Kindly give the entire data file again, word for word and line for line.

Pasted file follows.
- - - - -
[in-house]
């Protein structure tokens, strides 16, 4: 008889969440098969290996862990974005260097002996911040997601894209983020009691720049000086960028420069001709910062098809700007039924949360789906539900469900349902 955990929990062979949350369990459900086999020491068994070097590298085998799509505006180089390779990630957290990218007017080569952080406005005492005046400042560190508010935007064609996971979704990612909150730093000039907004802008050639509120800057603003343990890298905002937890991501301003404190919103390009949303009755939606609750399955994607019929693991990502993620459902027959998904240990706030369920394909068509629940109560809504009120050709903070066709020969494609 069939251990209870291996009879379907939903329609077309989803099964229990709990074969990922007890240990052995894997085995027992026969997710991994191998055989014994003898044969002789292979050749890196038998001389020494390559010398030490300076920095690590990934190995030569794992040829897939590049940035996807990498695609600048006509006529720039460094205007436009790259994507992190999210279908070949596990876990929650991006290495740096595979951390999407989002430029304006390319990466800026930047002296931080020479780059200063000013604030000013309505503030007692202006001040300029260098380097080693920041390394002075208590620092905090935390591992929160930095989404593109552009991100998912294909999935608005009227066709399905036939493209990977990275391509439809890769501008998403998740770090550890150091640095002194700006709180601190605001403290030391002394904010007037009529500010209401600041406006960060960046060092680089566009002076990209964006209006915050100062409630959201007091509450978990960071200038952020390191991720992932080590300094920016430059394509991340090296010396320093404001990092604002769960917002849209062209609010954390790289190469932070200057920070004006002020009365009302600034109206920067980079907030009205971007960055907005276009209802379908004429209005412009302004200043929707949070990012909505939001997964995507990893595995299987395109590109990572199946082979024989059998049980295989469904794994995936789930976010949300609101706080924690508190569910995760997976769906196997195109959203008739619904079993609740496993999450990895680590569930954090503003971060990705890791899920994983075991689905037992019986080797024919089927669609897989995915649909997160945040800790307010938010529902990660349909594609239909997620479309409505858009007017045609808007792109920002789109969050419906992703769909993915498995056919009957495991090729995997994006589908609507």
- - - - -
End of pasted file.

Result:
[in-house]
């Protein structure tokens, strides 16, 4: 008889969440098969290996862990974005260097002996911040997601894209983020009691720049000086960028420069001709910062098809700007039924949360789906539900469900349902 955990929990062979949350369990459900086999020491068994070097590298085998799509505006180089390779990630957290990218007017080569952080406005005492005046400042560190508010935007064609996971979704990612909150730093000039907004802008050639509120800057603003343990890298905002937890991501301003404190919103390009949303009755939606609750399955994607019929693991990502993620459902027959998904240990706030369920394909068509629940109560809504009120050709903070066709020969494609 069939251990209870291996009879379907939903329609077309989803099964229990709990074969990922007890240990052995894997085995027992026969997710991994191998055989014994003898044969002789292979050749890196038998001389020494390559010398030490300076920095690590990934190995030569794992040829897939590049940035996807990498695609600048006509006529720039460094205007436009790259994507992190999210279908070949596990876990929650991006290495740096595979951390999407989002430029304006390319990466800026930047002296931080020479780059200063000013604030000013309505503030007692202006001040300029260098380097080693920041390394002075208590620092905090935390591992929160930095989404593109552009991100998912294909999935608005009227066709399905036939493209990977990275391509439809890769501008998403998740770090550890150091640095002194700006709180601190605001403290030391002394904010007037009529500010209401600041406006960060960046060092680089566009002076990209964006209006915050100062409630959201007091509450978990960071200038952020390191991720992932080590300094920016430059394509991340090296010396320093404001990092604002769960917002849209062209609010954390790289190469932070200057920070004006002020009365009302600034109206920067980079907030009205971007960055907005276009209802379908004429209005412009302004200043929707949070990012909505939001997964995507990893595995299987395109590109990572199946082979024989059998049980295989469904794994995936789930976010949300609101706080924690508190569910995760997976769906196997195109959203008739619904079993609740496993999450990895680590569930954090503003971060990705890791899920994983075991689905037992019986080797024919089927669609897989995915649909997160945040800790307010938010529902990660349909594609239909997620479309409505858009007017045609808007792109920002789109969050419906992703769909993915498995056919009957495991090729995997994006589908609507």